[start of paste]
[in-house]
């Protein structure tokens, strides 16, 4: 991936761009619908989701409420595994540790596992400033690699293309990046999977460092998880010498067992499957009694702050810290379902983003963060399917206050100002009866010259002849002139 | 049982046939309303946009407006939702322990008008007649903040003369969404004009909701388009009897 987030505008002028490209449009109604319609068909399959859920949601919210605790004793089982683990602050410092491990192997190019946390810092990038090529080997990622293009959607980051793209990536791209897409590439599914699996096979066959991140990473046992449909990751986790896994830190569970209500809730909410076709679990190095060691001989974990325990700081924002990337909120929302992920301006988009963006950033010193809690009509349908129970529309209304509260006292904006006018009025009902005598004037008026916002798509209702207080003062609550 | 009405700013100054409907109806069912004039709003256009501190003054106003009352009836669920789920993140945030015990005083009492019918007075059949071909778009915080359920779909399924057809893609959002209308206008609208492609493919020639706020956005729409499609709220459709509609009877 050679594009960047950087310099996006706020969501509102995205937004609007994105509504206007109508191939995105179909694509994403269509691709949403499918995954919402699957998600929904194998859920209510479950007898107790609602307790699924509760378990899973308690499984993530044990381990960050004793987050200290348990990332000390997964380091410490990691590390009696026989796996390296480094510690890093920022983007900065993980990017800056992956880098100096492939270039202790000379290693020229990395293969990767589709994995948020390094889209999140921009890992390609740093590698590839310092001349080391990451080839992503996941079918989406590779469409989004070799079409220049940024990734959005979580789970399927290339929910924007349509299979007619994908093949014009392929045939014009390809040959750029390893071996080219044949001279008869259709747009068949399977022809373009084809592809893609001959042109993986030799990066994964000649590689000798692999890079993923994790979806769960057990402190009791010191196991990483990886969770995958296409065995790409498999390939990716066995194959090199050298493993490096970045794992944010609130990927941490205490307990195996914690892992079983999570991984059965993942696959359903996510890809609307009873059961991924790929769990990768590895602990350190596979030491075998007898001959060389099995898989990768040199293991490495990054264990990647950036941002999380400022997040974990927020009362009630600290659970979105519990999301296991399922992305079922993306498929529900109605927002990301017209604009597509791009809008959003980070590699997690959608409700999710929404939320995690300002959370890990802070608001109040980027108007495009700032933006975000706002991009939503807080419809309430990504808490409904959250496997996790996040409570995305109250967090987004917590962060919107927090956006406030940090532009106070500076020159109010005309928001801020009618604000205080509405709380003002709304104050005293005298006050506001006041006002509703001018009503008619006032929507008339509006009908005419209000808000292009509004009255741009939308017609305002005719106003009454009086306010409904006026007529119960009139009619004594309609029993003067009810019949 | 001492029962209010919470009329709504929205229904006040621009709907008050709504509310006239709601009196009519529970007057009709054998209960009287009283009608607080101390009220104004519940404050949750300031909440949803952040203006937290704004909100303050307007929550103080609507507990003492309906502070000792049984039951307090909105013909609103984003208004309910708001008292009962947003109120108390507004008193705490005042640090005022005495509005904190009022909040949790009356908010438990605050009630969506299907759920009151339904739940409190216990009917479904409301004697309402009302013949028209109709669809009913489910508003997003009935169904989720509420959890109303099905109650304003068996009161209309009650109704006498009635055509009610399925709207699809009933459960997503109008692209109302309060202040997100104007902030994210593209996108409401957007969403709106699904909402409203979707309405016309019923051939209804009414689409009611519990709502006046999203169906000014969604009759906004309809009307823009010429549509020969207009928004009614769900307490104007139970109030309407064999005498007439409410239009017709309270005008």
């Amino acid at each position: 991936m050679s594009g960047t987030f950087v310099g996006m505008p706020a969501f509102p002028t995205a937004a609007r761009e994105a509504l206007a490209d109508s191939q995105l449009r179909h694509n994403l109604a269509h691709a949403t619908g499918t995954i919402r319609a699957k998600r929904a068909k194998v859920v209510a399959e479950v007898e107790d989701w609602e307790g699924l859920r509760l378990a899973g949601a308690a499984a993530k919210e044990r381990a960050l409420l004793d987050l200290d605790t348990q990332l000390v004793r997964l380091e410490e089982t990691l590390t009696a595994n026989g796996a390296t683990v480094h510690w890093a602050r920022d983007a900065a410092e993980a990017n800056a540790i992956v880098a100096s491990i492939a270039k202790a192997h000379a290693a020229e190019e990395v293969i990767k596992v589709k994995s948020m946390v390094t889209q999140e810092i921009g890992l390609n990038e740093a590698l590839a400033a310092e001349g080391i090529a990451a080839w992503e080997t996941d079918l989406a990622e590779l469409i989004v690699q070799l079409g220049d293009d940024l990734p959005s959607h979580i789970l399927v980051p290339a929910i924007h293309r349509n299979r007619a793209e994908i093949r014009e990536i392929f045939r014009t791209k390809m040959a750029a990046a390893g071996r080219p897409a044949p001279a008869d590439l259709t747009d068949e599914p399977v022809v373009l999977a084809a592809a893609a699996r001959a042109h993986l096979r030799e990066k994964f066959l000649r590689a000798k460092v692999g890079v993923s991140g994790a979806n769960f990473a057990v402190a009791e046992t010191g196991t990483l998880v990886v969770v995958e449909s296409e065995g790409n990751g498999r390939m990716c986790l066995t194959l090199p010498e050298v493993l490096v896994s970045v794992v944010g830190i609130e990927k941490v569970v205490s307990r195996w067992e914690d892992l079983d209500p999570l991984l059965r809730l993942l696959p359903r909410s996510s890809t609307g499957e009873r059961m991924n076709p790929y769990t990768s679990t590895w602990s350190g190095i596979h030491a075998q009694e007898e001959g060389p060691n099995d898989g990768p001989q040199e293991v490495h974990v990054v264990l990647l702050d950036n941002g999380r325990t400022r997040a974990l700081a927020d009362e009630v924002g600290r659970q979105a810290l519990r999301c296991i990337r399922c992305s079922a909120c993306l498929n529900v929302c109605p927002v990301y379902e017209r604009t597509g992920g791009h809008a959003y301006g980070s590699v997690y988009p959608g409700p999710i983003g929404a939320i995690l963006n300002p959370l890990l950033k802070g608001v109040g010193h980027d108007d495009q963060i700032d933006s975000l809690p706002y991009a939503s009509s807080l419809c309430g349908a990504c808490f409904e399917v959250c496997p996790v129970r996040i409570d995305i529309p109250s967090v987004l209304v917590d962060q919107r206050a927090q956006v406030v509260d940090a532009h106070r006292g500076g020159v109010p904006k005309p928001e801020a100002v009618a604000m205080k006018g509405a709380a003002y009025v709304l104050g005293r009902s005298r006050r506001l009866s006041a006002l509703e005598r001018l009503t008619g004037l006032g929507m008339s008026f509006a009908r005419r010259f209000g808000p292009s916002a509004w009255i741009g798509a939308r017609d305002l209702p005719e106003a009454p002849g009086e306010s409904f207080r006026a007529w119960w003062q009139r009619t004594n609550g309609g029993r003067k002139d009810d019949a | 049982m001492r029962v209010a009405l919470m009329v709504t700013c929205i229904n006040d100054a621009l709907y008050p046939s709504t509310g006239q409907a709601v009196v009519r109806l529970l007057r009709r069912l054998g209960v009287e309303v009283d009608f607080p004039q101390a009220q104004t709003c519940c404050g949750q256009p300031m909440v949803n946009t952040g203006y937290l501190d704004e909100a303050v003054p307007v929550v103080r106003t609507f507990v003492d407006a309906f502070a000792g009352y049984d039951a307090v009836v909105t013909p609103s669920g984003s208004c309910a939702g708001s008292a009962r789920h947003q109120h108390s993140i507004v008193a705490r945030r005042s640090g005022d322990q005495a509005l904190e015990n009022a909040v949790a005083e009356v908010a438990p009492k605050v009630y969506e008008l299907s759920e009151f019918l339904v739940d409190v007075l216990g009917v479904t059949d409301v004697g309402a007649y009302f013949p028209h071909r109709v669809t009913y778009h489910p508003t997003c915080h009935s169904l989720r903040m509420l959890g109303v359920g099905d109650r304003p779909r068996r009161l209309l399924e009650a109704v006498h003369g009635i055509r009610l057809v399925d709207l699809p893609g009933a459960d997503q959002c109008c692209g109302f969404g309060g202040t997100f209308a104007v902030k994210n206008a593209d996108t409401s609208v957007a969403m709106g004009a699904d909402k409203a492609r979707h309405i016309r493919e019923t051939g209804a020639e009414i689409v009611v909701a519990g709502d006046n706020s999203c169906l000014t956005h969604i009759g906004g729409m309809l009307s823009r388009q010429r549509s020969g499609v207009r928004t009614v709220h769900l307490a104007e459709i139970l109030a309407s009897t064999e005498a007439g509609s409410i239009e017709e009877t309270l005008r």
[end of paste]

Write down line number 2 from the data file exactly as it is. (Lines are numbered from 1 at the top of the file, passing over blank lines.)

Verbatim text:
């Protein structure tokens, strides 16, 4: 991936761009619908989701409420595994540790596992400033690699293309990046999977460092998880010498067992499957009694702050810290379902983003963060399917206050100002009866010259002849002139 | 049982046939309303946009407006939702322990008008007649903040003369969404004009909701388009009897 987030505008002028490209449009109604319609068909399959859920949601919210605790004793089982683990602050410092491990192997190019946390810092990038090529080997990622293009959607980051793209990536791209897409590439599914699996096979066959991140990473046992449909990751986790896994830190569970209500809730909410076709679990190095060691001989974990325990700081924002990337909120929302992920301006988009963006950033010193809690009509349908129970529309209304509260006292904006006018009025009902005598004037008026916002798509209702207080003062609550 | 009405700013100054409907109806069912004039709003256009501190003054106003009352009836669920789920993140945030015990005083009492019918007075059949071909778009915080359920779909399924057809893609959002209308206008609208492609493919020639706020956005729409499609709220459709509609009877 050679594009960047950087310099996006706020969501509102995205937004609007994105509504206007109508191939995105179909694509994403269509691709949403499918995954919402699957998600929904194998859920209510479950007898107790609602307790699924509760378990899973308690499984993530044990381990960050004793987050200290348990990332000390997964380091410490990691590390009696026989796996390296480094510690890093920022983007900065993980990017800056992956880098100096492939270039202790000379290693020229990395293969990767589709994995948020390094889209999140921009890992390609740093590698590839310092001349080391990451080839992503996941079918989406590779469409989004070799079409220049940024990734959005979580789970399927290339929910924007349509299979007619994908093949014009392929045939014009390809040959750029390893071996080219044949001279008869259709747009068949399977022809373009084809592809893609001959042109993986030799990066994964000649590689000798692999890079993923994790979806769960057990402190009791010191196991990483990886969770995958296409065995790409498999390939990716066995194959090199050298493993490096970045794992944010609130990927941490205490307990195996914690892992079983999570991984059965993942696959359903996510890809609307009873059961991924790929769990990768590895602990350190596979030491075998007898001959060389099995898989990768040199293991490495990054264990990647950036941002999380400022997040974990927020009362009630600290659970979105519990999301296991399922992305079922993306498929529900109605927002990301017209604009597509791009809008959003980070590699997690959608409700999710929404939320995690300002959370890990802070608001109040980027108007495009700032933006975000706002991009939503807080419809309430990504808490409904959250496997996790996040409570995305109250967090987004917590962060919107927090956006406030940090532009106070500076020159109010005309928001801020009618604000205080509405709380003002709304104050005293005298006050506001006041006002509703001018009503008619006032929507008339509006009908005419209000808000292009509004009255741009939308017609305002005719106003009454009086306010409904006026007529119960009139009619004594309609029993003067009810019949 | 001492029962209010919470009329709504929205229904006040621009709907008050709504509310006239709601009196009519529970007057009709054998209960009287009283009608607080101390009220104004519940404050949750300031909440949803952040203006937290704004909100303050307007929550103080609507507990003492309906502070000792049984039951307090909105013909609103984003208004309910708001008292009962947003109120108390507004008193705490005042640090005022005495509005904190009022909040949790009356908010438990605050009630969506299907759920009151339904739940409190216990009917479904409301004697309402009302013949028209109709669809009913489910508003997003009935169904989720509420959890109303099905109650304003068996009161209309009650109704006498009635055509009610399925709207699809009933459960997503109008692209109302309060202040997100104007902030994210593209996108409401957007969403709106699904909402409203979707309405016309019923051939209804009414689409009611519990709502006046999203169906000014969604009759906004309809009307823009010429549509020969207009928004009614769900307490104007139970109030309407064999005498007439409410239009017709309270005008």